Demoulas cousins continue the battle
One side wants to maintain its business plan for the highly successful company with 22,000 employees and 71 stores in Massachusetts and New Hampshire; the other wants $300 million in dividends to be distributed to the nine wealthy family shareholders and to establish a line of credit (the company is debt-free). It also wants its popular president fired.
Arthur S., his cousin contends, was behind the move to have him booted out as president. The move backfired, however, when hundreds of employees lined the streets of Andover, Mass., on the day of the board meeting in support of the popular company executive.
The next board meeting is slated for Thursday, Sept. 19, the same day a hearing is set for the lawsuit filed in Suffolk County Superior Court.
The $4 billion company has no debt, according to the lawsuit. Arthur T. contends distributing $300 million, along with establishing a line of credit, could slow the company's growth and affect the employees' profit sharing plan.
According to the lawsuit, a court order requires both sides of the Demoulas family to select two directors each to the seven-member board. The other three non-family directors must be "disinterested" and "independent" of the others.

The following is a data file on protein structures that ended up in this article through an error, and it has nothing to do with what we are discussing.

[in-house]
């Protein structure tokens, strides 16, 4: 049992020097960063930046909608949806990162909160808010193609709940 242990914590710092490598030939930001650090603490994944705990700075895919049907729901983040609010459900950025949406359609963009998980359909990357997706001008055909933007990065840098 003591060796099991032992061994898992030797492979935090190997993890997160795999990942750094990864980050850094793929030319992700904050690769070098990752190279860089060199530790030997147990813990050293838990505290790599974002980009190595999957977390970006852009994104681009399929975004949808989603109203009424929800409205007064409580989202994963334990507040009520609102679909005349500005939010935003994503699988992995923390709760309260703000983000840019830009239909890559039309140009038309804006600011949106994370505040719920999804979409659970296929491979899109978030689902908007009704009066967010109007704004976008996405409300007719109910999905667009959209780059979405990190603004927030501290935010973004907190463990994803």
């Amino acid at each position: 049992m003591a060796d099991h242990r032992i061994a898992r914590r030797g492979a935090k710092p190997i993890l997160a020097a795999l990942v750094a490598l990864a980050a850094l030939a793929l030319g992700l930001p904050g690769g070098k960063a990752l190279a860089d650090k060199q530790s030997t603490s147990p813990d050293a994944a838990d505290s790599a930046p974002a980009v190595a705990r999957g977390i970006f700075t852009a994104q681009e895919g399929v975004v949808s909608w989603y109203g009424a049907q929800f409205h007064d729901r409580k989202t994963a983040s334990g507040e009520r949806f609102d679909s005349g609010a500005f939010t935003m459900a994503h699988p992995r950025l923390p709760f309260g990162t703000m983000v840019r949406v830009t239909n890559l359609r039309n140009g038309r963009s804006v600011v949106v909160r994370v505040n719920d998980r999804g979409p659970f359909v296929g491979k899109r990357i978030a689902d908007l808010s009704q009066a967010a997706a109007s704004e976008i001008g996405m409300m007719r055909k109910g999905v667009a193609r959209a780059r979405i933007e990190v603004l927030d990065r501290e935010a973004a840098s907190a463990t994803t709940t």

He contends his cousin violated that order by orchestrating the election of Keith O. Cowan, formerly one of the Arthur S. Demoulas' designated family directors on the board, to a position as a "disinterested" director. "Seeking to control another seat, the defendants simply rebranded him 'disinterested,'" and voted him on to one of the seats, said Arthur T.. Then, Arthur S. replaced Cowan as one of his family's directors on the board.
Arthur T. contends Cowan is biased in favor of the Arthur S. Demoulas' shareholders and should not be allowed to remain as a "disinterested" director.
At the July 18 board meeting, Cowan was nominated by Arthur S. and was made "interim" chairman.
Cowan said then it was his belief that "it is incumbent on the board to help shareholders find the path to liquidity if that is the desire of the shareholders."
"Arthur S. Demoulas showed little doubt that with the board reconstituted, his vengeance was at hand," Arthur T. alleged in the lawsuit.
The court documents included a copy of the agenda calling for his cousin's firing.
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